Jody: All right, quick — Harry, and then Clare.

Harry: Very quickly. I remember the first debate in the 2008 cycle — I was still in high school at the time, and I specifically asked that I get a pre AB calc test up so that I would be able to go home and watch the debate. And I remember thinking, “Oh, Bill Richardson’s going to win this debate easily. He’s so much more accomplished than the rest of them.” And then, of course, Bill Richardson had a whole thing where he couldn’t hear something, and the whole thing was a disaster. But the big thing from that debate was Hillary Clinton came out and was ready to go from the start, the first debate, and it was the same thing this year. She was ready to go from the start. I think it’s oftentimes difficult to remember that Clinton does her homework very, very well — certainly better than Donald Trump has tended to do his homework — and so it wouldn’t be shocking to me if she knows that this is on the line, “I have worked my entire life for this. I could be the first woman president of the United States.” I think part of the reason that she got ill was because she overworks herself because she feels like she has so much to prove, and rightfully so, given what other people have said. We’ll see what happens. This campaign is freaking crazy, but I’ve got a feeling.

Jody: Clare?

Clare: Yeah. I kind of don’t — I think earlier you said, what if Trump doesn’t say anything crazy? What if he just acts like a normal Republican? I think that’s a false premise because he’s not a normal Republican. He literally has no — if this is just a straight-up, straightfaced debate — watch a television interview with Trump where someone follows up on a question. He literally can’t say anything, so if you’re doing a debate on pure substance, I really think there’s no way that Clinton doesn’t do better than he does. And just to follow up on what Nate said about she has to pass a commander-in-chief test to prove to some people that’s she’s — yes, she’s a woman, but she can do the job. I keep on thinking about — and I think mostly, to be honest, they’re appealing to white suburban men, although it’s a demographic that’s maybe not as important as it used to be — but this is like a timeless thing. What was the — Queen Elizabeth, right before the Spanish armada, said, “Though I have the body of a weak and feeble woman, I have the heart and the stomach of a king, and a king of England.” So, that’s kind of what Hillary Clinton is doing. She’s coming on, she’s going to wear a red suit, and she’s going to be prepared. I don’t think that’s a biased thing; I think that’s just the way she rolls. And Trump — you can see it in the debate prep. Trump is taking a couple hours here and there.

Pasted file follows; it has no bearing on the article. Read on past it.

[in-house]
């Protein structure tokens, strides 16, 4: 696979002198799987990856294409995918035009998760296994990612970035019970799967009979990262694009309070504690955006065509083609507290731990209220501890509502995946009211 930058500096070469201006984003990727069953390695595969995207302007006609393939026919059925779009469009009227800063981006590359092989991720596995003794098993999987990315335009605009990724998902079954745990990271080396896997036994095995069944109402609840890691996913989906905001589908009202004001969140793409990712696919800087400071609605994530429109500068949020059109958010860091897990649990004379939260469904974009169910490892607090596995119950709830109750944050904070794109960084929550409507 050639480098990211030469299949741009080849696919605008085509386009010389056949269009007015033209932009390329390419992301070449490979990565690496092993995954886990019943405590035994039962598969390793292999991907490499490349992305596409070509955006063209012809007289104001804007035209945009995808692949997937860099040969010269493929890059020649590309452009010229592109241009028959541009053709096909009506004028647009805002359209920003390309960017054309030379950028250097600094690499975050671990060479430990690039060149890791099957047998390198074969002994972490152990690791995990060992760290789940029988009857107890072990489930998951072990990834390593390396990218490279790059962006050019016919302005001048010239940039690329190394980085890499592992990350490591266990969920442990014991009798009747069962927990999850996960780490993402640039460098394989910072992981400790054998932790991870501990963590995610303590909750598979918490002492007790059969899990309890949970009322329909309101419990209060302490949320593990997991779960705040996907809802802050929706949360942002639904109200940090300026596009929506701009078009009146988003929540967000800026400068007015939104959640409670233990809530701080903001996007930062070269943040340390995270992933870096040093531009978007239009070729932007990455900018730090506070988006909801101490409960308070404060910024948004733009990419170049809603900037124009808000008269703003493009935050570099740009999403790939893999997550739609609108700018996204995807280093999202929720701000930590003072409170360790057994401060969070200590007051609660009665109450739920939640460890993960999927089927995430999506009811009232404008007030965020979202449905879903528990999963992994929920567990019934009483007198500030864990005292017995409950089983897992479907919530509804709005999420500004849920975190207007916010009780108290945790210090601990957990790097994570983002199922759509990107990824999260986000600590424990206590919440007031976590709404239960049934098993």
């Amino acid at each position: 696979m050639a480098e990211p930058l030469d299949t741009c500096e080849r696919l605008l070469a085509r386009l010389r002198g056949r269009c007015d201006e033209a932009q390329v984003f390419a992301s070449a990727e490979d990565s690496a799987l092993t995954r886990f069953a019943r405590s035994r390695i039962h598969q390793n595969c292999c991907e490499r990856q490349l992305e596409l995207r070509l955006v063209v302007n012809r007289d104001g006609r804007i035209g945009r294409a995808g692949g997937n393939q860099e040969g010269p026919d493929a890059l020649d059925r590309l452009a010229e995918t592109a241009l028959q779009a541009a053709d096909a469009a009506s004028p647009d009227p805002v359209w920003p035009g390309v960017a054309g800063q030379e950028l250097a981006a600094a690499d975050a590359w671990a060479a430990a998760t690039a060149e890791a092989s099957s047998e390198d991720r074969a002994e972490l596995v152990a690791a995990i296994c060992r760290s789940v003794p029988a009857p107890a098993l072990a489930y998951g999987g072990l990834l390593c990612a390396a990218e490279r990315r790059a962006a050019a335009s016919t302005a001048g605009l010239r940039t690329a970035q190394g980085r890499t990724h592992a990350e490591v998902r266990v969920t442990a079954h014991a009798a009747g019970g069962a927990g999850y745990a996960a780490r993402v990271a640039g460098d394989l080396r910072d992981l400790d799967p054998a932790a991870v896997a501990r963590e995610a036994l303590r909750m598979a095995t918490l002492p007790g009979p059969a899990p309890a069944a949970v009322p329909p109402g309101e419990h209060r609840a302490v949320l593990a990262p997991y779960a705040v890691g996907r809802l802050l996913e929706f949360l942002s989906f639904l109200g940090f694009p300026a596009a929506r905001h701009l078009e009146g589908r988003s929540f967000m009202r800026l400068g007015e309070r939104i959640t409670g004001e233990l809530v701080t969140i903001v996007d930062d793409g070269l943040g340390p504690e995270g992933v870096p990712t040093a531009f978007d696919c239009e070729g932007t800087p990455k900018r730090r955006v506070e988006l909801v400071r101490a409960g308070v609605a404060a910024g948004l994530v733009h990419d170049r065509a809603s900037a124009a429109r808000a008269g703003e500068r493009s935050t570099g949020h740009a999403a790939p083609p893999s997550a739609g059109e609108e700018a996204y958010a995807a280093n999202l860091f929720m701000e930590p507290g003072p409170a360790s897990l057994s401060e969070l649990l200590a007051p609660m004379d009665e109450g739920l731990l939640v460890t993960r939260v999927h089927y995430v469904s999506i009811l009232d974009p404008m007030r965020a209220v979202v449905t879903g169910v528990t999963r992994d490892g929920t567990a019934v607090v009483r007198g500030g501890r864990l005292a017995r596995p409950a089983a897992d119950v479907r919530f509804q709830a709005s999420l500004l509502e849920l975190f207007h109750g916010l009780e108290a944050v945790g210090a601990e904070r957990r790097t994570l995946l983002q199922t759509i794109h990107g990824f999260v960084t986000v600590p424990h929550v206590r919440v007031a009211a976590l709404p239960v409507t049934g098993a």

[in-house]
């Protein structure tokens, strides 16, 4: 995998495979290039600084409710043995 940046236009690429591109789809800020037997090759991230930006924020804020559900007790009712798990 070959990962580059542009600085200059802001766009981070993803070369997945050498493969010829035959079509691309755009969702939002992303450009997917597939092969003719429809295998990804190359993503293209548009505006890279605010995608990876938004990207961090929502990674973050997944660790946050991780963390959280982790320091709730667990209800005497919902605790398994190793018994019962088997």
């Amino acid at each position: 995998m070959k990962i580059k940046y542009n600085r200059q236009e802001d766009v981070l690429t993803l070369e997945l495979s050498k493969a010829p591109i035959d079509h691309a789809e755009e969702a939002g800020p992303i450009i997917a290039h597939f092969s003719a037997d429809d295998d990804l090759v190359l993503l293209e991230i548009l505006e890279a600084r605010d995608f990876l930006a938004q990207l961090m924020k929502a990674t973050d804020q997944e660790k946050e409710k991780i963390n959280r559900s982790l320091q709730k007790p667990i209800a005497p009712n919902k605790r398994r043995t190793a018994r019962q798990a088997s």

Harry: And then, of course, there will be 30 minutes of people critiquing her red suit for some freaking reason — well, we know why they’re doing it — and, of course, then Trump wears the clothes that don’t actually fit and they let him go perfectly by the side.

Jody: OK, we will leave it there.

FiveThirtyEight: How will these recent attacks affect the election?

You can listen to the episode by clicking the “play” button above or by downloading it in Apple Podcasts, the ESPN App or your favorite podcast platform. If you are new to podcasts, learn how to listen.

The FiveThirtyEight Elections podcast publishes Monday evenings, with occasional special episodes throughout the week. Help new listeners discover the show by leaving us a rating and review on Apple Podcasts. Have a comment, question or suggestion for “good polling vs. bad polling”? Get in touch by email, on Twitter or in the comments.

Jody Avirgan hosts and produces podcasts for FiveThirtyEight.

Farai Chideya is a former senior writer for FiveThirtyEight.

Nate Silver founded and was the editor in chief of FiveThirtyEight.

Clare Malone is a former senior political writer for FiveThirtyEight.

Harry Enten was a senior political writer and analyst for FiveThirtyEight.